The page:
“What if the cow moved and you got your foot stuck in it? I’d have a kid with one leg. You can’t milk with one leg!”

“Sure I could. I’d get a stool with wheels.”

“But who’d want a cow with a foot growing out it?”

Faye thought about that problem for a second. “The circus!”

He groaned. The girl’s head just didn’t work in the same direction as most folks. “People like us got to be careful. One mistake…” he made a gagging noise and crossed his eyes. She giggled. She still giggled a lot.

She hadn’t really talked much for the first few months. Faye had always been an odd one, like she didn’t see the world the same way as others, with lots of strange looks and scowls, and when she talked, it didn’t make much sense, usually the first random thing that popped in her head, or things only she could see. The farmer never found out much about her life before, and frankly he didn’t care to, but he knew it must have been lousy, even by miserable Okie standards.

His wife, Maria, may God rest her soul, had taken to the little Okie girl, and doted on her. When Maria had passed on that winter, Faye had watched the family mourn, and he thought that it was probably then that she had figured out she was one of them now. Once Faye decided she finally fit in, she’d been nothing but smiles and mischief ever since. She really brightened the farm up, and though the old farmer missed his wife every single day, the skinny little Okie girl had given him something to live for.

Faye was the best ten bucks he’d ever spent.

“Come on, girl. Let’s feed the calves, then we can turn in,” he said, and the two of them climbed over the corral pipes and dropped down to the hard dirt of the yard. His knees were killing him but there was always more work to do on a dairy farm. She hopped down with the effortless grace of a young woman instead of a clumsy kid. He hated to admit that she was growing up. Even some of the local Portuguese boys from the other families had started sniffing around, but so far he’d kept them at bay with a stern glance and his reputation.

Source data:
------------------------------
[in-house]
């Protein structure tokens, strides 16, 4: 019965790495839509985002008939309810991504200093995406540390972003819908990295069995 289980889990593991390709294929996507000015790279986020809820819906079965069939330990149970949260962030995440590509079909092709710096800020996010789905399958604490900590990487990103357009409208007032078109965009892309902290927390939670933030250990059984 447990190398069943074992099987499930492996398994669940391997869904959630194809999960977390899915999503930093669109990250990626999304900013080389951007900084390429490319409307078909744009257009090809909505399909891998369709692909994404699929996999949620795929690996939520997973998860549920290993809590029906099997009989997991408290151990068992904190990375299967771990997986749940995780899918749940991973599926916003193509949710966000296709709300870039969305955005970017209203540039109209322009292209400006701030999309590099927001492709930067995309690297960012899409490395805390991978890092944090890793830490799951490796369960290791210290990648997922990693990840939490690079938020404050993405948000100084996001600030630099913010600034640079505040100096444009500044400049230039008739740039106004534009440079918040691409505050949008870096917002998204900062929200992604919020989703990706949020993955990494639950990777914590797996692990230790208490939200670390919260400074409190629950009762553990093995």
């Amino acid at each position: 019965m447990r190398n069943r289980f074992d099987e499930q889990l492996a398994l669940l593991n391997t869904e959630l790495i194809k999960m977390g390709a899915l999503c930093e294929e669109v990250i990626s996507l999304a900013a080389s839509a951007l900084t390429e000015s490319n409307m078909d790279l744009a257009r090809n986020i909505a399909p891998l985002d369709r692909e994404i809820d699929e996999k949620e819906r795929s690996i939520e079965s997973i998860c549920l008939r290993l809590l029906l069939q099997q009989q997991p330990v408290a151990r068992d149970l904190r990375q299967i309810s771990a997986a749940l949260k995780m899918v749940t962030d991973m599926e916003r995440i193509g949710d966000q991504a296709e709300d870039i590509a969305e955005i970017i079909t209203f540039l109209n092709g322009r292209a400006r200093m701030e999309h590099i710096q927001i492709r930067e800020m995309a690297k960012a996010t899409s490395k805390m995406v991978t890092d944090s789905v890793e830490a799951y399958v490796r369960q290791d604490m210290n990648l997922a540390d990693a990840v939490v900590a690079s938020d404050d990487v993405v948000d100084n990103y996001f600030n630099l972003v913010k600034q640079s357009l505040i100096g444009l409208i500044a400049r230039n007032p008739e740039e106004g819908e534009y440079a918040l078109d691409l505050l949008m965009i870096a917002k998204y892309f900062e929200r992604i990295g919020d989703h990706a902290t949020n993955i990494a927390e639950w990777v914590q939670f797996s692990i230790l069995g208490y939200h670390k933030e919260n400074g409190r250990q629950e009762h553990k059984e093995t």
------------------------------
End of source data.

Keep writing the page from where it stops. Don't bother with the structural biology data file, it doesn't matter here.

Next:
“Grandpa, can I tell you something?”  After the first year she had started calling him Grandpa instead of Mr. Vierra. He’d never minded.

“What, girl? You gonna fess up to scaring more cows?”

She didn’t giggle for once. That got his attention, because she was hardly ever serious. There were always random thoughts spinning in that girl’s head, but it was rare when she shared. “It’s about my magic. Something don’t make sense to me.” He waited for it. None of it really made sense to him. He’d just learned to control it by instinct. Most of the others like them weren’t so lucky. “You taught me to feel ahead before I Travel…”

“And you always do, right?”

“Of course,” she said defensively. “But lately, it’s been more than feeling. If I try real hard, it’s like, I don’t know, like I can see the space before I get there. I don’t know. I don’t have the words to explain it good. It only happens if I try real hard.”

The old farmer nodded thoughtfully. According to everything he had learned over decades of practice, that was impossible. You didn’t see until your eyes actually got there. A Traveler could get a sense of wrongness if he was about to jump into a bad place, and that could save your life, but you couldn’t actually see anything until you arrived. “I don’t know how magic works, just that it does. I teach you what I know, don’t mean you can’t learn more than me.”  

Faye seemed perplexed by that. “Why is it that some of us can do some kinds of magic, but only some of us, and we can only do one kind? If we got one magic, why can’t we get more?”

He knew that she was wrong. There was at least one person out there with more than one Power, but she was too young to have to know about him. “That’s how God wants it, I guess.”

“What if magic was something that could be learned, and not just born with? What if regular people could learn it, like from books or a school or something?”

This train of thought made him uncomfortable. Faye assumed what most people did, that there was only one kind of magic, but he knew that there was the other kind. The old kind, the bad kind. He grunted. “Less talk, more work. Come on. Calves are hungry.”   

Faye sighed. “They’re always hungry.”

 

 

 

Springfield, Illinois

“Sullivan! Are you okay?”

He blinked against the brilliant light. His head was throbbing, pulsing like somebody was running a blacksmith’s forge inside his brain. “Ohhh… that Fade cooled me good,” he muttered, pulling himself up. Cowley was kneeling at his side, blood leaking from his nose. Sullivan wasn’t the only one the Fade had worked over.

The Spiker mashed one big hand against the side of his head, and it came away stained red. He’d really gotten belted. Sullivan knew that he should have been out for a lot longer, but he’d spent a lot of time using his Powers to toughen his body. It wasn’t like there was much else to do inside an eight-by-ten windowless cell all day. “Which way did they go?” He picked his fedora up and tugged it down tight on his head.

Cowley pointed up.

The blimp. Sullivan got to his feet. “How’s Purvis?”

“I’ll live,” the senior agent grumbled from off to the side, his left arm was hanging at a very unnatural angle. “Everybody’s alive, but they’re hurt bad. I don’t know where the locals are. They should have come running when they heard shooting. They’ve got a gang of Actives, Sullivan. There are more of them that went up there. A Mover bounced the boys I left on the door. There was another girl, who knows what she does?”